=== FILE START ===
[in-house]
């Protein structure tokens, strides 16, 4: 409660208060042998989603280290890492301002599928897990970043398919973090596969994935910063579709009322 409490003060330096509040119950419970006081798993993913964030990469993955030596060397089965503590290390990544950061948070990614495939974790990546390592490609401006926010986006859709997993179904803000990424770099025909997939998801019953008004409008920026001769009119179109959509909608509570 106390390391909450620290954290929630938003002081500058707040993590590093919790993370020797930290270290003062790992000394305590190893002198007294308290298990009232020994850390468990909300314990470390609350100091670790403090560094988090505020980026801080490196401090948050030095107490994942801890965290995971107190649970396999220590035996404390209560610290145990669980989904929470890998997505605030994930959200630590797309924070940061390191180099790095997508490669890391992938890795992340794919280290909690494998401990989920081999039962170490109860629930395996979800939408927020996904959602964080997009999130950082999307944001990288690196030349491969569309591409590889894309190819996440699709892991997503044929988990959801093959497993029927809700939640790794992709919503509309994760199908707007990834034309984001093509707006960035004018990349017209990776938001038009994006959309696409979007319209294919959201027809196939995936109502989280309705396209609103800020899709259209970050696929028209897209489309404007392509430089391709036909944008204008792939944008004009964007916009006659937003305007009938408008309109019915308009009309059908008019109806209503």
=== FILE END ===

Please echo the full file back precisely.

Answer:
[in-house]
């Protein structure tokens, strides 16, 4: 409660208060042998989603280290890492301002599928897990970043398919973090596969994935910063579709009322 409490003060330096509040119950419970006081798993993913964030990469993955030596060397089965503590290390990544950061948070990614495939974790990546390592490609401006926010986006859709997993179904803000990424770099025909997939998801019953008004409008920026001769009119179109959509909608509570 106390390391909450620290954290929630938003002081500058707040993590590093919790993370020797930290270290003062790992000394305590190893002198007294308290298990009232020994850390468990909300314990470390609350100091670790403090560094988090505020980026801080490196401090948050030095107490994942801890965290995971107190649970396999220590035996404390209560610290145990669980989904929470890998997505605030994930959200630590797309924070940061390191180099790095997508490669890391992938890795992340794919280290909690494998401990989920081999039962170490109860629930395996979800939408927020996904959602964080997009999130950082999307944001990288690196030349491969569309591409590889894309190819996440699709892991997503044929988990959801093959497993029927809700939640790794992709919503509309994760199908707007990834034309984001093509707006960035004018990349017209990776938001038009994006959309696409979007319209294919959201027809196939995936109502989280309705396209609103800020899709259209970050696929028209897209489309404007392509430089391709036909944008204008792939944008004009964007916009006659937003305007009938408008309109019915308009009309059908008019109806209503």